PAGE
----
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KDE/Qt: Qt 3D, Qactus 2 and KDE Plasma 5.19 Pre-Beta Run Through

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  • Why is my screen black?

    When building Qt 3D scenes that are designed to run on multiple platforms, materials need to provide multiple shaders targeting each specific version of OpenGL. Each version information is stored on QTechnique nodes attached to a QEffect node. Similarly, you can implement different algorithms (forward vs deferred rendering for example), so they get assigned filter keys which are key/value pairs. Finally, some algorithms require multiple passes, but may use different shaders in different passes. This pass information is stored in QRenderPass nodes (attached to the technique), also using filter keys.

    When Qt 3D comes to do the render it needs to select the technique based on the available hardware. It will also need to select the technique appropriate to the rendering algorithm that is used. And when it processes each render pass, it will also need to select the appropriate shader based on the render pass. This can be controlled by building a frame graph which QTechniqueFilter nodes and QRenderPassFilter nodes.

  • Qactus v2.0.0 is out!

    Qactus v2.0.0 has been released

  • KDE Plasma 5.19 Pre-Beta Run Through

    In this video, we are looking at KDE Plasma 5.19 Pre-Beta.

KDE Forks (KWinFT, Qt, CHMLib) and KPublicTransport

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  • KWinFT packaged for openSUSE, KWin-LowLatency updated

    First review: I don’t notice a difference to regular KWin – I guess that’s a good thing for a new project.

    I won’t submit the package to the KDE repository after they refused to accept KWin-LowLatency because they don’t want 3rd party packages there. They will just do the same again. If they ever change their minds, I’ll be happy to submit both again.

  • Commentary on the Qt situation

    A lot of things have been going on with Qt these days. It all started with The Qt Company trying to get an increase in their revenues, specifically this blog post. And just like a proper PR team, they didn't talk about the changes clearly for the open-source folks who use the product.


    These changes won't affect open source Qt that much, on the other hand, the last 2 points do make sense. The Qt company is paying for the server to host the builds, it would be wrong for us to expect them to do that for no charge. Other than that, the first point would mean the open-source community needs to do some extra work to backport security patches. A thing which distro packagers already used to do in the past when there were no LTS releases of Qt.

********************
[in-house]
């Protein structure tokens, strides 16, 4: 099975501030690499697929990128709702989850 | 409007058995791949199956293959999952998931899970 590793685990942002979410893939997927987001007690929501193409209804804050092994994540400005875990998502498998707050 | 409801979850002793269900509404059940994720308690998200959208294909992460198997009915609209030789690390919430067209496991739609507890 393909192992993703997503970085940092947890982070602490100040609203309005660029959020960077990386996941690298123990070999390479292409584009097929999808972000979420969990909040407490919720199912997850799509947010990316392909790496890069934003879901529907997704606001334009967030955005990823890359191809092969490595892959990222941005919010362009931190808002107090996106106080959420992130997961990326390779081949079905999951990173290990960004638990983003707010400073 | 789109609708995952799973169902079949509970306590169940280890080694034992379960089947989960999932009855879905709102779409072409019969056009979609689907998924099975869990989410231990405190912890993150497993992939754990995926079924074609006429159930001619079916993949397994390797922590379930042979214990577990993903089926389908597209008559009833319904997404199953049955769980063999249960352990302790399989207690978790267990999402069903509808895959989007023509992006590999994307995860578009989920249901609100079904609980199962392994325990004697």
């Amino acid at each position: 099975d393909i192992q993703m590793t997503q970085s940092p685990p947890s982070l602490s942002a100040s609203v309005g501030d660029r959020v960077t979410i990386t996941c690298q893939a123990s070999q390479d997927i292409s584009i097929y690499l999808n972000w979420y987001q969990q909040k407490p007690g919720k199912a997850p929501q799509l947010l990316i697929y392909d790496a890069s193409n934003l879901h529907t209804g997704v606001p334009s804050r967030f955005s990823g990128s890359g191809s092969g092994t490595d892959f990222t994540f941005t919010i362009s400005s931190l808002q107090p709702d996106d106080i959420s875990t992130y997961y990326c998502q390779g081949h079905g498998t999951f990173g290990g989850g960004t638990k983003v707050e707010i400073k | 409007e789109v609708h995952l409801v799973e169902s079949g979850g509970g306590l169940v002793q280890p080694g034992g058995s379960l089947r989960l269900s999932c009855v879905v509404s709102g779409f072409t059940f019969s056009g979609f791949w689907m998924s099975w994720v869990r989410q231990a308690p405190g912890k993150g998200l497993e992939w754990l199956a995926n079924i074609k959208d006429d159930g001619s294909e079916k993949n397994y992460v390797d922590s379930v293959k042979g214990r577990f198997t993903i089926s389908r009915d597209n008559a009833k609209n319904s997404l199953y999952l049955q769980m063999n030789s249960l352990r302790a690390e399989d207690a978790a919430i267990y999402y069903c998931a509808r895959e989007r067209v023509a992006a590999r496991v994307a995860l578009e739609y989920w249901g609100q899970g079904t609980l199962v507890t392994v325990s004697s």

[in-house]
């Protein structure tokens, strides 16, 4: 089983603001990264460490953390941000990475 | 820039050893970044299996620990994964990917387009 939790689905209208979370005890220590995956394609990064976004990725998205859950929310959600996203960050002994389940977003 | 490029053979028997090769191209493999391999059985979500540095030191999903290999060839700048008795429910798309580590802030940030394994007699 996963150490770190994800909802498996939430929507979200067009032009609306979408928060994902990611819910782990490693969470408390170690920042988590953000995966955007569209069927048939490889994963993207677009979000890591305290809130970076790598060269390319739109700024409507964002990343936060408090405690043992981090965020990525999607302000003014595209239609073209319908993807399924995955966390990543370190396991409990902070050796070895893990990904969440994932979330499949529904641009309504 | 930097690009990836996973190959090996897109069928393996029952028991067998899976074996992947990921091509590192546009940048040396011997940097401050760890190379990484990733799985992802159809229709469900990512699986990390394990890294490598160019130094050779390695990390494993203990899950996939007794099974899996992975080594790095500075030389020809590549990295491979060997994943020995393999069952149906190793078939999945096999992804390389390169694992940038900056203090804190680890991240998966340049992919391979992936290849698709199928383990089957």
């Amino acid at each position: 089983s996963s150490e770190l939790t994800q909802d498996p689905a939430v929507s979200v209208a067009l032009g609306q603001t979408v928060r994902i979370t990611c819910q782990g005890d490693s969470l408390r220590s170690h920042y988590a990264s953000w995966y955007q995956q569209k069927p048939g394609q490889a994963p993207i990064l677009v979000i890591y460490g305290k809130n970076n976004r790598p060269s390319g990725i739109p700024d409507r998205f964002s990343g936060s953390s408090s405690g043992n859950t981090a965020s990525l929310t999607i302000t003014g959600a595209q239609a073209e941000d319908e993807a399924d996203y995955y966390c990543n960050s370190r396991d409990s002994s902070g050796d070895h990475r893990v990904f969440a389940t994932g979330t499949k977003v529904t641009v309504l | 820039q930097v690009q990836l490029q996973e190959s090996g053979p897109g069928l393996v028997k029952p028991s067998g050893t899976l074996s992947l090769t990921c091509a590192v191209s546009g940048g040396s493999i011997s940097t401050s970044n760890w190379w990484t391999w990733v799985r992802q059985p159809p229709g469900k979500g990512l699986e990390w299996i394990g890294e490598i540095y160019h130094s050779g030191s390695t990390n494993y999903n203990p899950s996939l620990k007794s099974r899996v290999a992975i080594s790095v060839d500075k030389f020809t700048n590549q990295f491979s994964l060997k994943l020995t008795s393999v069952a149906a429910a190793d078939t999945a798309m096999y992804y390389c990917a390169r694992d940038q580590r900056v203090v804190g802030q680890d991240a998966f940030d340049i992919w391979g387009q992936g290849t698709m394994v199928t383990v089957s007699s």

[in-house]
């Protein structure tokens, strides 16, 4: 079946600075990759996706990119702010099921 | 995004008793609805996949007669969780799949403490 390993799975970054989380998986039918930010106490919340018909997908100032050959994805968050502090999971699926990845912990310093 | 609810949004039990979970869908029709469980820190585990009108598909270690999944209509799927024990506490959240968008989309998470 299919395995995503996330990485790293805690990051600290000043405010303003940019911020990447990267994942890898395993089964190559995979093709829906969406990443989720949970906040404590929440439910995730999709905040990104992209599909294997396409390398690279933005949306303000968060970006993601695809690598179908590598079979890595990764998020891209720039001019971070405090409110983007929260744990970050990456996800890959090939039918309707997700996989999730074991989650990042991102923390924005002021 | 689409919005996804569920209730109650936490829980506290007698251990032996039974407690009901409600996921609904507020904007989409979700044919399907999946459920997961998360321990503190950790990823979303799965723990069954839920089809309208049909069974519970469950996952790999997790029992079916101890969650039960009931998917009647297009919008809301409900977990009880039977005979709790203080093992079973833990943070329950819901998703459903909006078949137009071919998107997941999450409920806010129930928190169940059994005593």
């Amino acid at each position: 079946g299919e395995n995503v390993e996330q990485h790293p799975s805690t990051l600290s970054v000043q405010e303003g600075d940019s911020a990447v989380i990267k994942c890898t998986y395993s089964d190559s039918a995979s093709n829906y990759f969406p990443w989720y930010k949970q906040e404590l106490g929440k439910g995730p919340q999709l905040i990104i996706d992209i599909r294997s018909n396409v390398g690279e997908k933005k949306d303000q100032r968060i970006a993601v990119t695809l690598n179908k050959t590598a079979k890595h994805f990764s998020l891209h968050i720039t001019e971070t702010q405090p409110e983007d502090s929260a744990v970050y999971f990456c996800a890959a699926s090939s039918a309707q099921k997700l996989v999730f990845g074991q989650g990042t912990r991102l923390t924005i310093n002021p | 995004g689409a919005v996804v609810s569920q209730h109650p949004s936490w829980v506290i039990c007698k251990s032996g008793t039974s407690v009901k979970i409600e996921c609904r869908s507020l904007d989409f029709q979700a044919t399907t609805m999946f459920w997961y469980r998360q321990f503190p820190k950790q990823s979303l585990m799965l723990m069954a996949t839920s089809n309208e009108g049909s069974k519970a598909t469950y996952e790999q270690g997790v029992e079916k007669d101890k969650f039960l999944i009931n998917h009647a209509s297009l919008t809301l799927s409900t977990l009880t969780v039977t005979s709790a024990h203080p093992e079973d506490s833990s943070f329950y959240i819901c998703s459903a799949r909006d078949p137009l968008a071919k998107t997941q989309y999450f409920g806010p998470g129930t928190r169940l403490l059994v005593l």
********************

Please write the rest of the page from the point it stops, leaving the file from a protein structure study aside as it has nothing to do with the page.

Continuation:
If KDE forks Qt, it would be a huge task on the community to maintain it on their own, especially parts like QtWebEngine. Though we could always backport all the patches to the fork after a year along with ours. If companies which rely on the LGPL Qt, come together, an open-source Qt fork could surely be maintained under KDE. It might be a bit of trouble to organize everything but it is not impossible at all.


    This event at least made me realize a couple of things, one The Qt Company never acknowledges the open source contributions. I never saw a single mention of KDE in their blog post leave all other projects. Second don't rely on one thing too much. It is great that Qt makes C++ as easy as Java, but relying too much on it could have worse consequences.

  • Should KDE fork CHMLib?

    CHMLib is a library to handle CHM files.

    It is used by Okular and other applications to show those files.

    It hasn't had a release in 11 years.

    It is packaged by all major distributions.

    A few weeks ago I got annoyed because we need to carry a patch in Okular flathub because the code is not great and it defines it's own int types.

    I tried contacting the upstream author, but unsurprisingly after 11 years he doesn't seem to care much and got no answer.

  • Public Transport Line Metadata

    KPublicTransport gives us access to real-time departure and journey information for many public transport systems. However, the presentation of the result isn’t ideal yet, as we are missing access to the characteristic symbols/icons and colors often associated with public transport lines.

This week in KDE: our cup overfloweth with improvements

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Three main topics will hold the floor today: Dolphin and other file management stuff, Plasma polish, and Wayland–we’re making a bit of a push on Wayland stuff so you should see more Wayland fixes going forward! For all three, we’re concentrating on fixing longstanding issues. There’s more too, of course!

Also, as you’ve no doubt noticed, I’m going to try out sending these posts on Saturday morning Europe time, instead of Sunday. Hopefully it should be a nice way to start your weekend.

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Akademy 2020 and GUADEC 2020 Linux Events Move to Online Conferences

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Due to the COVID-19 pandemic, this year’s Akademy and GUADEC events hosted by the KDE and GNOME projects have moved to online conferences.

If you had plans on attending Linux and Open Source conferences this year, think again because the coronavirus has changed the way we live, work, and communicate.

As I believed, various of the upcoming Linux events have either been canceled, delayed, or moved to online conferences. Of course, the latter is the best move organizers can do right now.

Earlier this month, when I reported about the release date for the forthcoming GNOME 3.38 desktop environment, due for release on September 16th, 2020, I told you that GUADEC 2020 might take place entirely online.

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Also: Daniel Stenberg: curl better – video

Plasma Browser Integration 1.7.5